Military, Post Office, Congress,
Religion and More
table exhibits a general view of the regular army of the United
States, according to the law of 1842, which consists of:
Eight regiments of Infantry, each
composed of non-commissioned officers, musicians and privates,
Four regiments of Artillery, each
composed of non-commissioned officers, musicians, and privates,
Two regiments of Dragoons, each
composed of non-commissioned officers and privates, 660 1,320
exhibits the reduction of officers and soldiers from the
1 Com. General, 2 Surveyors, 10
Assistant Surgeons, 1 Inspector General, 6 Military Storekeepers
3 Paymasters 23
Privates reduced in Infantry 3,152
Privates reduced in Artillery 208
Privates reduced in Dragoons 178
Whole reduction 3,561
reliance of the country for defense is on the Militia of the
several states, amounting in the whole, on the 21st November,
1841, according to the latest official returns, to 1,587,722,
distributed among the several states as shown in the following
The navy of
the United States, though not large in comparison with those of
some other nations, is undoubtedly the most efficient in
proportion to its size of any in the world. It consisted, in
July 1841, of 11 ships of the line; 15 frigates of the 1st
class; 2 frigates of the 2d class; 21 sloops of war; 4 brigs; 8
schooners; besides 2 steam frigates, and several smaller steam
The United States have navy-yards at
the following places: Portsmouth, Boston, New York,
Philadelphia, Washington, Norfolk, and Pensacola.
There were in the Navy, 30th
September, 1841, 68 Captains; 97 Commanders; 328 Lieutenants; 70
Surgeons; 57 Assistant Surgeons and Passed Assistant Surgeons;
63 Pursers; 24 Chaplains; 103 Passed Midshipmen; 370 Midshipmen;
There were in
December, 1840, 13,638 Post Offices. The revenue in 1840 was
$4,539,265; and the expenditure was $4,759,Ill.
The following are the rates
of postage by mail.
On a single letter composed of one
piece of paper, for any distance not exceeding 30 miles, 6 cts.
Over 30, and not exceeding 80, 10 ct. Over 80, and not exceeding
150, 12½ cts. Over 150, and not exceeding 400, 18¾ cts. Over 400
miles, 25 cents.
A letter composed of two pieces of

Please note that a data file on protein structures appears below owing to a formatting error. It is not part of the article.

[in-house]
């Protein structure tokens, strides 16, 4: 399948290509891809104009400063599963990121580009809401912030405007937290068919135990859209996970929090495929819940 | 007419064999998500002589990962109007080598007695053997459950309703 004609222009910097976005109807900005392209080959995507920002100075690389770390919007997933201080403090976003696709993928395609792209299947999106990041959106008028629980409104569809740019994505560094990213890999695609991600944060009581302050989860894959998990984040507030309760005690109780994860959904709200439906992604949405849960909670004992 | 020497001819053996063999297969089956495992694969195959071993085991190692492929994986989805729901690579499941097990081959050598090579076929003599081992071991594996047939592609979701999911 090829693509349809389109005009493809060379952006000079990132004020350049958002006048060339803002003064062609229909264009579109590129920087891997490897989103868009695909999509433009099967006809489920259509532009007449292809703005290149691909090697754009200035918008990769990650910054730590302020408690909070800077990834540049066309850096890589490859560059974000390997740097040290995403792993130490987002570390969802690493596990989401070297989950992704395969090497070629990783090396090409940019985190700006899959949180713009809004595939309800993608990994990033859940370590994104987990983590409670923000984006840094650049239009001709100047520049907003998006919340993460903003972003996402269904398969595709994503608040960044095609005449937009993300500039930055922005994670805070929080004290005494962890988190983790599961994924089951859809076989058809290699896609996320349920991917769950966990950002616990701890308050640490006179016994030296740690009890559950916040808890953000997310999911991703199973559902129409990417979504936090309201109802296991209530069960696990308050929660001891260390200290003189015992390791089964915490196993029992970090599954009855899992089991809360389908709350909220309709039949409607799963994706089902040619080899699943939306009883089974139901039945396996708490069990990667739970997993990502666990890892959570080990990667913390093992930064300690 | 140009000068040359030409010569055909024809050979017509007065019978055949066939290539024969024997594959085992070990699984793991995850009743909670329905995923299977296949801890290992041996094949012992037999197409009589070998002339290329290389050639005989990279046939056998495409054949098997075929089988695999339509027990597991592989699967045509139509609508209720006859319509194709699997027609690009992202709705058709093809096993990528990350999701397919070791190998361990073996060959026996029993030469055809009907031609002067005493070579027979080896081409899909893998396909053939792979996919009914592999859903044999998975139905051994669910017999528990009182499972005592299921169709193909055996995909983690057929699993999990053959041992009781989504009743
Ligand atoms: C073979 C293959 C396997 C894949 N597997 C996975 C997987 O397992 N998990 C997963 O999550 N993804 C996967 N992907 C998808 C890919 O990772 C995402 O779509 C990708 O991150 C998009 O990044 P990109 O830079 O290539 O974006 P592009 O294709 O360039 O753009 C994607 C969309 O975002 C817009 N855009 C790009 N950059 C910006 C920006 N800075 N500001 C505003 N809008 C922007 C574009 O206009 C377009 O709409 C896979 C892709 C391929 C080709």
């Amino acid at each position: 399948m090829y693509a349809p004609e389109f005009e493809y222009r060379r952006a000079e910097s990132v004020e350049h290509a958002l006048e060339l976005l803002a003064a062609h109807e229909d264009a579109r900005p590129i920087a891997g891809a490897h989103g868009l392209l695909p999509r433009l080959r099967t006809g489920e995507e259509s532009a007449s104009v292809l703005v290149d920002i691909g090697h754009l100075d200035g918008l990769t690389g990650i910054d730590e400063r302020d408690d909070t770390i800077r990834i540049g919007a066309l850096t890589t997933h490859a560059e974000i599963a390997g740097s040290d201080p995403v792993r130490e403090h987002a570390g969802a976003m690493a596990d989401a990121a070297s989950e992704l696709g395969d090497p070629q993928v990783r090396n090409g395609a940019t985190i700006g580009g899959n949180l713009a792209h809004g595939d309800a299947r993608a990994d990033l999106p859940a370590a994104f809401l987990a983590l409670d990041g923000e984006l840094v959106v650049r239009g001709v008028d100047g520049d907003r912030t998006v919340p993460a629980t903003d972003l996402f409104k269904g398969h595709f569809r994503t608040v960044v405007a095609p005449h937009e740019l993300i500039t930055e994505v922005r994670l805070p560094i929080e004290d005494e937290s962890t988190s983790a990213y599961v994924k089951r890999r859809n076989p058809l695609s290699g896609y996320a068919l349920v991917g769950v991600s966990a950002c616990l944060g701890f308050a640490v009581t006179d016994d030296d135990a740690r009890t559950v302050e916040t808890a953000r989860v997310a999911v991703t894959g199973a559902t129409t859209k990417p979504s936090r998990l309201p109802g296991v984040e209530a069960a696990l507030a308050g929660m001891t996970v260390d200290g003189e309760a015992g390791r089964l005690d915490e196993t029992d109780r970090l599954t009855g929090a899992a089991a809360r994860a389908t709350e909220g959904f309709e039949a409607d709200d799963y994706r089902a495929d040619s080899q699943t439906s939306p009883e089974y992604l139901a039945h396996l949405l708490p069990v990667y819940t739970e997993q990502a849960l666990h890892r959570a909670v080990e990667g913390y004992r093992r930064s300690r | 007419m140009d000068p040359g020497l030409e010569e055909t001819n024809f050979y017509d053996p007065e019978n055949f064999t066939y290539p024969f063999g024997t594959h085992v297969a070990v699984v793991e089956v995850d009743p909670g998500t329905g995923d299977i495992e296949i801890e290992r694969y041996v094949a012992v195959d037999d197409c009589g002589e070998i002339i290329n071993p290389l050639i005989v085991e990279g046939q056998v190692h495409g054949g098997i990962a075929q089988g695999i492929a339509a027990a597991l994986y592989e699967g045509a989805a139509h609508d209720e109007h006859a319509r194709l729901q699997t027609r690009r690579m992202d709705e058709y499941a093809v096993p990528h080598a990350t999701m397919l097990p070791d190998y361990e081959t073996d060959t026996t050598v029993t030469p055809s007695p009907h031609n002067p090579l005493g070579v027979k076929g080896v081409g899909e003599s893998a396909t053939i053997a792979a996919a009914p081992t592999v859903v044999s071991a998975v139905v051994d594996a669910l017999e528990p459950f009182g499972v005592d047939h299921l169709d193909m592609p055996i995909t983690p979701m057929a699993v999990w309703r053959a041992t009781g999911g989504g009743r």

paper, is charged with double these rates; of three, with
triple; of four, with quadruple. One or more pieces of paper,
mailed as a letter, and weighing one ounce, shall be charged
with quadruple postage; and at the same rate, should the weight
For each newspaper not carried out of
the State in which it is published, 1 cent, or if carried over
100 miles out of the State in which it is published, 1½ cents.
Magazines and pamphlets, if published
periodically, and distance not exceeding 100 miles, 1½ cents per
sheet; do. over 100 miles, 2½ cents. If not published
periodically, and the distance not exceeding 100 miles, 4 cents;
do. over 100 miles, 6 cents.
Every printed pamphlet or magazine,
which contains more than 24 pages on a royal sheet, or any sheet
of less dimensions, shall be charged by the sheet; and small
pamphlets, printed on a half or quarter of a sheet, of royal or
less size, shall be charged with half the amount of postage
charged on a full sheet.
The President of the United States,
and the officers of the general government at Washington,
receive newspapers and letters free of postage.
The members of both houses of
Congress are not charged, excepting for a letter or package
weighing over two ounces, when the excess is charged.
Postmasters have also the privilege of receiving newspapers and
letters free of postage under certain restrictions; and printers
of newspapers, receive newspapers without charge, with certain
constitution of the United States forbids the establishment of
religion by law; but every person, who does not interrupt the